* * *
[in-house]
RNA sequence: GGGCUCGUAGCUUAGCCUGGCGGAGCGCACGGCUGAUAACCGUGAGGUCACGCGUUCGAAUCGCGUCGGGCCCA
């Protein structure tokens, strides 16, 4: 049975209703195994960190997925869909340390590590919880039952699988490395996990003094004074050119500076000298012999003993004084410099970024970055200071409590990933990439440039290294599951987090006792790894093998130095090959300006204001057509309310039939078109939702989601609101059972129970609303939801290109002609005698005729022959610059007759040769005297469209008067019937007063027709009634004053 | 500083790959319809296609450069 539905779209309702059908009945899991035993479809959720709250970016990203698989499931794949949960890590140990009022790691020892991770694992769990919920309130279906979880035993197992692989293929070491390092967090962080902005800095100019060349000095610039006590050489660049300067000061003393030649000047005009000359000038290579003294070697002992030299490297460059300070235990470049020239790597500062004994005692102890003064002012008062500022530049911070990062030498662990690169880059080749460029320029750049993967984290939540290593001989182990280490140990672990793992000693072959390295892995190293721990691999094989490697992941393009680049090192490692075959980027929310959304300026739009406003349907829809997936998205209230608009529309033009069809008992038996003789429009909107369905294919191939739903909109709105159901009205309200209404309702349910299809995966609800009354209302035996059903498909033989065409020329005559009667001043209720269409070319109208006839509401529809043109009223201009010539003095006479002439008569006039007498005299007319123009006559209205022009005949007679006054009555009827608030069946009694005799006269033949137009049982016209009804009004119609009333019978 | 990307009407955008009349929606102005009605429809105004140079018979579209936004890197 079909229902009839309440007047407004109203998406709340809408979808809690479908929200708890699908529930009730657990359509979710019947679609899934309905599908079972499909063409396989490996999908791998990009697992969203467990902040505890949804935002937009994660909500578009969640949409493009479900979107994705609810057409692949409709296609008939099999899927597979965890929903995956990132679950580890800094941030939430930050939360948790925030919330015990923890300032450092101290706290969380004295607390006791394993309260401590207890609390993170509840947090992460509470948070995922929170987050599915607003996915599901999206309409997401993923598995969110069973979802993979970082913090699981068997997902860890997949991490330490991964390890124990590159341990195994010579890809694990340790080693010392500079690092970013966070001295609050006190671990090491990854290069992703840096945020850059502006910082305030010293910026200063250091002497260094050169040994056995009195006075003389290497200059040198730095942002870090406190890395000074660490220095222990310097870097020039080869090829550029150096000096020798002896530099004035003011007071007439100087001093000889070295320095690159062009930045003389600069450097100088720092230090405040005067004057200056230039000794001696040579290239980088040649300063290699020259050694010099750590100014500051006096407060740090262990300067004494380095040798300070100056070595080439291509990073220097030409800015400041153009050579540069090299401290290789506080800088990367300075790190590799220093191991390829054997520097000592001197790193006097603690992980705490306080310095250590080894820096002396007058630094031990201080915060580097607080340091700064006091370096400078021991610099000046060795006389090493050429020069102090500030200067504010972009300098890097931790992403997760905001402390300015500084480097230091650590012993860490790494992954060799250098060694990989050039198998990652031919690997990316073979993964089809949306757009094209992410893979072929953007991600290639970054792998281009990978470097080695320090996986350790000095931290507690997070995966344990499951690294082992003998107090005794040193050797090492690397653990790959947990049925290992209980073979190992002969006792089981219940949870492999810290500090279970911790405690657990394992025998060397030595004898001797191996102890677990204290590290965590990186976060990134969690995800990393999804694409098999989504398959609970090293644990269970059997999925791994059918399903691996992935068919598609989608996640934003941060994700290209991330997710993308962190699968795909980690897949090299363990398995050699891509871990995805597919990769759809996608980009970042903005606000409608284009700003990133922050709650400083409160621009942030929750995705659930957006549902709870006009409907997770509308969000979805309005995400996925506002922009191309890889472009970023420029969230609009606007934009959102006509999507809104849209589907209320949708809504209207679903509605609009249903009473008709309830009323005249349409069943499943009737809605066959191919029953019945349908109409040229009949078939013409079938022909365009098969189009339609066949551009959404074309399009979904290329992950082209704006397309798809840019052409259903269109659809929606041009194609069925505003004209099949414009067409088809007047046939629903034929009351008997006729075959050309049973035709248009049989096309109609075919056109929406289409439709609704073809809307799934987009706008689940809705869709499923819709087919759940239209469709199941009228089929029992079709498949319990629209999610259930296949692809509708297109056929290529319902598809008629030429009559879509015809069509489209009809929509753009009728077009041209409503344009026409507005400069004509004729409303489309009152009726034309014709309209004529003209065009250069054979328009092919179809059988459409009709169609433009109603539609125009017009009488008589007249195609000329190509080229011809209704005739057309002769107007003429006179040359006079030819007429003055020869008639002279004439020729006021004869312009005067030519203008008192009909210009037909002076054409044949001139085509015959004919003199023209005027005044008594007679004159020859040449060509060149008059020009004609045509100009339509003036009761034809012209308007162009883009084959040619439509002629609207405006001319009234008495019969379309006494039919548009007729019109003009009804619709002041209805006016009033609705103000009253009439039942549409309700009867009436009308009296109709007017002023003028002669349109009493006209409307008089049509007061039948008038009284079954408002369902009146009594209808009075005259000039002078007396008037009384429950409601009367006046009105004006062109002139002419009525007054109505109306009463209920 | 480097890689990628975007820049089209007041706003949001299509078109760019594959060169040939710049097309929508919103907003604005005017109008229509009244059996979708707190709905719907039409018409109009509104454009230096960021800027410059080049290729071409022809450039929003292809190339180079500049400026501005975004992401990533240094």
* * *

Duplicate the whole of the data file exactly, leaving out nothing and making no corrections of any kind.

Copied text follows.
[in-house]
RNA sequence: GGGCUCGUAGCUUAGCCUGGCGGAGCGCACGGCUGAUAACCGUGAGGUCACGCGUUCGAAUCGCGUCGGGCCCA
């Protein structure tokens, strides 16, 4: 049975209703195994960190997925869909340390590590919880039952699988490395996990003094004074050119500076000298012999003993004084410099970024970055200071409590990933990439440039290294599951987090006792790894093998130095090959300006204001057509309310039939078109939702989601609101059972129970609303939801290109002609005698005729022959610059007759040769005297469209008067019937007063027709009634004053 | 500083790959319809296609450069 539905779209309702059908009945899991035993479809959720709250970016990203698989499931794949949960890590140990009022790691020892991770694992769990919920309130279906979880035993197992692989293929070491390092967090962080902005800095100019060349000095610039006590050489660049300067000061003393030649000047005009000359000038290579003294070697002992030299490297460059300070235990470049020239790597500062004994005692102890003064002012008062500022530049911070990062030498662990690169880059080749460029320029750049993967984290939540290593001989182990280490140990672990793992000693072959390295892995190293721990691999094989490697992941393009680049090192490692075959980027929310959304300026739009406003349907829809997936998205209230608009529309033009069809008992038996003789429009909107369905294919191939739903909109709105159901009205309200209404309702349910299809995966609800009354209302035996059903498909033989065409020329005559009667001043209720269409070319109208006839509401529809043109009223201009010539003095006479002439008569006039007498005299007319123009006559209205022009005949007679006054009555009827608030069946009694005799006269033949137009049982016209009804009004119609009333019978 | 990307009407955008009349929606102005009605429809105004140079018979579209936004890197 079909229902009839309440007047407004109203998406709340809408979808809690479908929200708890699908529930009730657990359509979710019947679609899934309905599908079972499909063409396989490996999908791998990009697992969203467990902040505890949804935002937009994660909500578009969640949409493009479900979107994705609810057409692949409709296609008939099999899927597979965890929903995956990132679950580890800094941030939430930050939360948790925030919330015990923890300032450092101290706290969380004295607390006791394993309260401590207890609390993170509840947090992460509470948070995922929170987050599915607003996915599901999206309409997401993923598995969110069973979802993979970082913090699981068997997902860890997949991490330490991964390890124990590159341990195994010579890809694990340790080693010392500079690092970013966070001295609050006190671990090491990854290069992703840096945020850059502006910082305030010293910026200063250091002497260094050169040994056995009195006075003389290497200059040198730095942002870090406190890395000074660490220095222990310097870097020039080869090829550029150096000096020798002896530099004035003011007071007439100087001093000889070295320095690159062009930045003389600069450097100088720092230090405040005067004057200056230039000794001696040579290239980088040649300063290699020259050694010099750590100014500051006096407060740090262990300067004494380095040798300070100056070595080439291509990073220097030409800015400041153009050579540069090299401290290789506080800088990367300075790190590799220093191991390829054997520097000592001197790193006097603690992980705490306080310095250590080894820096002396007058630094031990201080915060580097607080340091700064006091370096400078021991610099000046060795006389090493050429020069102090500030200067504010972009300098890097931790992403997760905001402390300015500084480097230091650590012993860490790494992954060799250098060694990989050039198998990652031919690997990316073979993964089809949306757009094209992410893979072929953007991600290639970054792998281009990978470097080695320090996986350790000095931290507690997070995966344990499951690294082992003998107090005794040193050797090492690397653990790959947990049925290992209980073979190992002969006792089981219940949870492999810290500090279970911790405690657990394992025998060397030595004898001797191996102890677990204290590290965590990186976060990134969690995800990393999804694409098999989504398959609970090293644990269970059997999925791994059918399903691996992935068919598609989608996640934003941060994700290209991330997710993308962190699968795909980690897949090299363990398995050699891509871990995805597919990769759809996608980009970042903005606000409608284009700003990133922050709650400083409160621009942030929750995705659930957006549902709870006009409907997770509308969000979805309005995400996925506002922009191309890889472009970023420029969230609009606007934009959102006509999507809104849209589907209320949708809504209207679903509605609009249903009473008709309830009323005249349409069943499943009737809605066959191919029953019945349908109409040229009949078939013409079938022909365009098969189009339609066949551009959404074309399009979904290329992950082209704006397309798809840019052409259903269109659809929606041009194609069925505003004209099949414009067409088809007047046939629903034929009351008997006729075959050309049973035709248009049989096309109609075919056109929406289409439709609704073809809307799934987009706008689940809705869709499923819709087919759940239209469709199941009228089929029992079709498949319990629209999610259930296949692809509708297109056929290529319902598809008629030429009559879509015809069509489209009809929509753009009728077009041209409503344009026409507005400069004509004729409303489309009152009726034309014709309209004529003209065009250069054979328009092919179809059988459409009709169609433009109603539609125009017009009488008589007249195609000329190509080229011809209704005739057309002769107007003429006179040359006079030819007429003055020869008639002279004439020729006021004869312009005067030519203008008192009909210009037909002076054409044949001139085509015959004919003199023209005027005044008594007679004159020859040449060509060149008059020009004609045509100009339509003036009761034809012209308007162009883009084959040619439509002629609207405006001319009234008495019969379309006494039919548009007729019109003009009804619709002041209805006016009033609705103000009253009439039942549409309700009867009436009308009296109709007017002023003028002669349109009493006209409307008089049509007061039948008038009284079954408002369902009146009594209808009075005259000039002078007396008037009384429950409601009367006046009105004006062109002139002419009525007054109505109306009463209920 | 480097890689990628975007820049089209007041706003949001299509078109760019594959060169040939710049097309929508919103907003604005005017109008229509009244059996979708707190709905719907039409018409109009509104454009230096960021800027410059080049290729071409022809450039929003292809190339180079500049400026501005975004992401990533240094």